Here Are 3 Hot Things to Know About Stocks Right Now
- The Dow Jones Industrial Average fell more than 507 points on Monday following a Wall Street rout on Friday that pushed the blue-chip index into correction territory, or more than 10% below its record high achieved Oct. 3.
- Goldman Sachs Group Inc. (GS - Get Report) declined 2.7% after officials in Malaysia filed criminal charges against the bank and two of its former employees as part of an investigation into a multi-billion-dollar corruption scandal linked to a sovereign wealth fund.
- Johnson & Johnson (JNJ - Get Report) fell 2.9% on Monday following last week's plunge that shaved $40 billion in market value from the consumer brands giant following a report that said the company knew for decades that its iconic baby powder sometimes contained asbestos and failed to alert authorities.
Wall Street Overview
Stocks declined sharply on Monday, Dec. 17, with investors cautious over the health of the world economy and remaining focused on two key policy events this week.
The Dow Jones Industrial Average fell more than 507 points, or 2.1%, to 23,592, at one point falling over 600 points before a modest rebound. The S&P 500 declined 2%, and the Nasdaq slid 2.2%.
With U.S. stocks having their weakest performance in December in 16 years, the Federal Reserve's decision on interest rates Wednesday will be paramount in defining both the final trading days of the year and the broader market tone heading into 2019. Most Fed-watchers expect the central bank to raise rates for the fourth time this year on Wednesday but also will be looking for clues on tightening into next year.
Donald Trump on Monday repeated his recent criticism on the Fed.
It is incredible that with a very strong dollar and virtually no inflation, the outside world blowing up around us, Paris is burning and China way down, the Fed is even considering yet another interest rate hike. Take the Victory!— Donald J. Trump (@realDonaldTrump) December 17, 2018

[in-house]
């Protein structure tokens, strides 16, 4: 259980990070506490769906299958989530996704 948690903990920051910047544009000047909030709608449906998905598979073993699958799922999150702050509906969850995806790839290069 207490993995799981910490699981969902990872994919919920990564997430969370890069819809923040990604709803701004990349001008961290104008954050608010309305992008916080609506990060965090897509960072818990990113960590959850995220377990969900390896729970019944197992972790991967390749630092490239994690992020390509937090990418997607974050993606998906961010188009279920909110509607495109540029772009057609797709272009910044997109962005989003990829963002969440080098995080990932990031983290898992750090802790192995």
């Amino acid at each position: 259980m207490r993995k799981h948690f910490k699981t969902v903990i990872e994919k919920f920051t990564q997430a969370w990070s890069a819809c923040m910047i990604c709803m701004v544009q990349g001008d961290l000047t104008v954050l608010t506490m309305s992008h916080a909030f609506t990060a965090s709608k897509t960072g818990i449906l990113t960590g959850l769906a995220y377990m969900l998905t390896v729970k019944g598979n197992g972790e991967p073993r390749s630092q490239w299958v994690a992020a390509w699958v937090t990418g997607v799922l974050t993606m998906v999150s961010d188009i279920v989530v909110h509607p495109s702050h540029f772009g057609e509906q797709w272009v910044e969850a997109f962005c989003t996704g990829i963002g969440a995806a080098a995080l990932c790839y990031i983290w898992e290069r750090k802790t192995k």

Meanwhile, slowing growth in China, which was in evidence last week amid the weakest domestic retail sales growth in more than five years in November, likely will form the focal point of President Xi Jinping's speech on the 40th anniversary of China's economic reforms Tuesday, which will be followed-up by a meeting of the government's central-planning working conference later this week.
U.S. stocks got crushed on Friday, Dec. 14, after economic data in China, the world's second-largest economy, were weaker than expected. All three major indices closed Friday's session in correction territory following the rout.
Denting sentiment on Monday was a sharp decline in the Empire State Manufacturing Index which fell to 10.9 in December, the weakest level of 2018. Economists surveyed by FactSet expected a reading of 20.1.
Goldman Sachs Group Inc. (GS - Get Report) fell 2.7% Monday after officials in Malaysia filed criminal charges against the bank and two of its former employees as part of an investigation into a multi-billion-dollar corruption scandal linked to a sovereign wealth fund.
Malaysia's attorney general, Tommy Thomas, said he would press for fines that were "well in excess" of the $600 million in fees received by Goldman Sachs, as well as the $2.7 billion that was allegedly misappropriated by 1Malaysia Development Bhd, or 1MDB, the sovereign wealth fund at the heart of the scandal. Two former Goldman Sachs employees, as well as two others connected to 1MDB, will face the criminal charges.
"We believe these charges are misdirected, will vigorously defend them and look forward to the opportunity to present our case," Goldman Sachs said in an emailed statement to TheStreet. "The firm continues to cooperate with all authorities investigating these matters."
Johnson & Johnson (JNJ - Get Report) slumped 3.9% on Monday following last week's move that shaved $40 billion in market value from the consumer brands giant following a report that said the company knew for decades that its iconic baby powder sometimes contained asbestos and failed to alert authorities.
Reuters reported Friday that Johnson & Johnson knew both its raw talc and finished powder tested positive for traces of asbestos, a carcinogen, citing documents linked to a court case that saw a jury in Missouri award $4.7 billion to 22 women who said that the products contained asbestos and caused them to develop ovarian cancer.
Johnson & Johnson said the story was "one-sided, false and inflammatory" and labelled it "an absurd conspiracy theory."
- Johnson & Johnson Extends Slump Following $40 Billion Baby Powder Crisis Wipeout
- A Johnson & Johnson Equity Stake Is Out of the Question Right Now
Best Buy Co. (BBY - Get Report) fell 3.5% to $53.45 on Monday after analysts at Bank of American Merrill Lynch lowered their rating on the electronics retailer and slashed their price target by nearly 30%.
BAML analyst Curtis Nagle cut Best Buy's rating to "underperform" from "neutral, where he pegged the stock only a month ago, and clipped his price target by $20 a share to $50, citing "deceleration in industry growth trends and continued caution on key product categories such as TVs, Apple products and gaming."
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